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I am a solicitor in the Public Law department in London.
I have expertise in a broad range of public law work and specialise in the law of social care, healthcare and medical treatment, mental capacity, disability discrimination and human rights law.
My practice is particularly focussed on healthcare, medical treatment and other clinical disputes, including withdrawal of life support and other end of life care. These cases often raise issues of medical ethics and human rights and involve legal arguments relating to dignity, the right to life or the right to healthcare. I have experience of urgent and out of hours applications where rapid decisions are needed about a patient’s medical treatment.
I regularly represented Claimants in the High Court in judicial review proceedings, and have successfully challenged decisions at the level of both local and national government. Many of these cases have involved challenging cuts to public services, or access to services, particularly on behalf of vulnerable and disabled people.
I am regularly instructed by the Official Solicitor and other parties to act on behalf of vulnerable adults in the Court of Protection in relation to health and welfare matters, including deprivation of liberty and disputes about contact and residence.
I practice meditation and yoga and enjoy reading, writing, and playing the piano. I am Treasurer of the Solicitors’ International Human Rights Group with which I participated in a trial monitoring mission to Egypt in 2014.
Whenever I succeed in helping a client to obtain the support they need from the state, or to challenge an unfair decision; succeeding on behalf of my clients Ms C and Mr W in the High Court in a challenge to the Secretary of State for Work and Pensions in R (on the application of) (1) MS C and (2) MR W -v- Secretary of State for Work and Pensions and Others
“Dear Anne-Marie, I would like to thank you very much for the skill, care and consideration that you gave to my mother’s case and to me as my mother’s litigation friend. It is not too dramatic to say that my mother has her life back and a future thanks to Irwin Mitchell.”
– Ms M, daughter of an elderly woman with dementia who I advised in relation to her residence and care
“Dear Anne-Marie, I just want to thank you for your great kindness when I needed advice….You were an island of competence, efficiency and kindness at the time, which was exactly what I needed. Many many thanks once again, and I will be recommending you to friends and colleagues.”
– Ms B, daughter of a man requiring end of life care
“Irwin Mitchell have been fantastic through all of this and especially Anne-Marie who helped move G to a neuro rehab, where he is now receiving excellent care. Appreciate all your expert help and professionalism so very much.”
– Ms L, partner of a man with a severe brain injury
“To Anne-Marie and all who have helped me with my PIP. I believe it is a great thing that you are doing. As you are aware, there are so many others out there trying to get PIP and I thank God you are there for people like myself.”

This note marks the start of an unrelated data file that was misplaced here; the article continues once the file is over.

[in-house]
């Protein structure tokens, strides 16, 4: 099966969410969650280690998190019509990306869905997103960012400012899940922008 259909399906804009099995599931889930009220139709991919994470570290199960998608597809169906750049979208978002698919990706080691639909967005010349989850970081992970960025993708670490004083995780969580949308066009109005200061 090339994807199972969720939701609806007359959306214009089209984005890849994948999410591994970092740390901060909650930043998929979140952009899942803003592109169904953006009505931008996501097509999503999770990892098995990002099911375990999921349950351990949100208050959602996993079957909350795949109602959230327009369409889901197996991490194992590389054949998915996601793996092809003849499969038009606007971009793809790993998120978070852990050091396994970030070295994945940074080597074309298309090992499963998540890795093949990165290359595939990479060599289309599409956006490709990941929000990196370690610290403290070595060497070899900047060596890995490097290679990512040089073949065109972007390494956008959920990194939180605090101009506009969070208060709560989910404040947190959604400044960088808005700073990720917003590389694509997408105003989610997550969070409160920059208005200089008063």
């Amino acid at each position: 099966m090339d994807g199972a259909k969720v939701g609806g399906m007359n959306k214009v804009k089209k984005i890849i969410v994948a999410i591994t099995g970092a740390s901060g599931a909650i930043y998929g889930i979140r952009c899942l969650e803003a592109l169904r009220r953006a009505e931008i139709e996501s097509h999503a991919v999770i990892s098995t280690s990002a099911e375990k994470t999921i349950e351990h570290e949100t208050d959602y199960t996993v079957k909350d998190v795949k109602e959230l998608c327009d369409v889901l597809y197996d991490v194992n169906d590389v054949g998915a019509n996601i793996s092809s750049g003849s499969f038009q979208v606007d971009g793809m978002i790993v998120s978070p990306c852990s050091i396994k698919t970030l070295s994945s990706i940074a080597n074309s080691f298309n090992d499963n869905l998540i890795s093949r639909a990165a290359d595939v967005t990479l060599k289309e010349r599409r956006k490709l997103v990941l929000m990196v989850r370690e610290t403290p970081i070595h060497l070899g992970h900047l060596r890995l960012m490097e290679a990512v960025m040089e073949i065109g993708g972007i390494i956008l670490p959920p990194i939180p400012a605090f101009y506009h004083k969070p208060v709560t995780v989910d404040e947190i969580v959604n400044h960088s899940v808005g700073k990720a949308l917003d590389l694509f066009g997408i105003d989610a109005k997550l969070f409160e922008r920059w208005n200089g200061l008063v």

–Ms B, a disabled woman and claimant of Personal Independence Payments
“It is astonishing that hospitals would undergo such an important decision over life or death without consulting the patient or their family members.
“Sadly, we see many cases where consultation simply does not happen, and a patient’s right to life is not respected. There should always be a consultation process except for in clearly defined circumstances such as when the clinician believes the process would cause harm to the patient.
“Patients and their families should be at the heart of the decision making process when it comes to life and death decisions such as this.”
“The findings from the report are very clearly worrying as they raise concerns that the safety and quality of care provided to those reaching the end of their life is simply not good enough and varies widely across the UK.
“With new guidelines in place, it must be hoped that lessons have been learned. Everything possible must be done to ensure that all patients’ human rights and dignity are considered during their care, including those with terminal conditions. Patients and their loved ones should be consulted, in so far as possible, to ensure they are comfortable with decisions being taken about their treatment and care.”
“Assessing and ensuring that cancer patients have access to effective medication is of course a tremendously difficult and incredibly emotive issue.
“As such, every step has to be taken to ensure that any decisions regarding medication are carefully considered. Sadly, we have seen instances when patients have suffered as a result of unfair restrictions imposed by the NHS and other authorities.
“The safety and care of sufferers should always come first and it is vital that these changes do not lead to the restriction of drug treatment that not only has the support of the patient’s NHS doctor but can also prolong – and in some cases save – people’s lives.”
“The findings from the CQC are clearly very worrying, as they raise clear concerns that the safety and quality of care provided to those reaching the end of their life is simply not good enough.
“With NICE recently publishing new draft guidance on end-of-life support, it must be hoped that the mistakes of the past will be tackled and lessons ultimately learned.
“The previous Liverpool Care Pathway process, which was in force when this research was undertaken, has come under much criticism and we have seen numerous cases where the guidelines were found to be not fit for purpose.
“Everything possible must be done to ensure that a patient’s human rights and dignity are always considered in their care. In addition, patients and their loved ones should always be consulted to ensure they are comfortable with decisions being taken.”
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